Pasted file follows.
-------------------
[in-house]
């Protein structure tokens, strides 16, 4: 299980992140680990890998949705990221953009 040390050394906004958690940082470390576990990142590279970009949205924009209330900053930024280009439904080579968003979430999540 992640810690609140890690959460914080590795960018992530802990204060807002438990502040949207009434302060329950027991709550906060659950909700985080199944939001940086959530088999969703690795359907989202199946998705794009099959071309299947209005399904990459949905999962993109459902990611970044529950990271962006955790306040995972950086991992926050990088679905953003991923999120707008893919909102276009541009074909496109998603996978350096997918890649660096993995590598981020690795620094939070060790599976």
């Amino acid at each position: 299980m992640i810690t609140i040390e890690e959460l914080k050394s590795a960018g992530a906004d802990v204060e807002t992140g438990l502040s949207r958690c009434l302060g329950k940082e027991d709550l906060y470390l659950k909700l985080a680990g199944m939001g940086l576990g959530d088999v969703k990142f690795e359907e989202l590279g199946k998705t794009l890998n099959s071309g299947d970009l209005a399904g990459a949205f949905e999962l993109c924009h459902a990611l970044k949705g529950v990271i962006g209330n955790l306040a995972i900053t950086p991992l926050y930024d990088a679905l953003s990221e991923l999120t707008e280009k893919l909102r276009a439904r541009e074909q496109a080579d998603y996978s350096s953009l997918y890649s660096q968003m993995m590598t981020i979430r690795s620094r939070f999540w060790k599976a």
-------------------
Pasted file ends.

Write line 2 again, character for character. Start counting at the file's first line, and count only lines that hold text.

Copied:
């Protein structure tokens, strides 16, 4: 299980992140680990890998949705990221953009 040390050394906004958690940082470390576990990142590279970009949205924009209330900053930024280009439904080579968003979430999540 992640810690609140890690959460914080590795960018992530802990204060807002438990502040949207009434302060329950027991709550906060659950909700985080199944939001940086959530088999969703690795359907989202199946998705794009099959071309299947209005399904990459949905999962993109459902990611970044529950990271962006955790306040995972950086991992926050990088679905953003991923999120707008893919909102276009541009074909496109998603996978350096997918890649660096993995590598981020690795620094939070060790599976």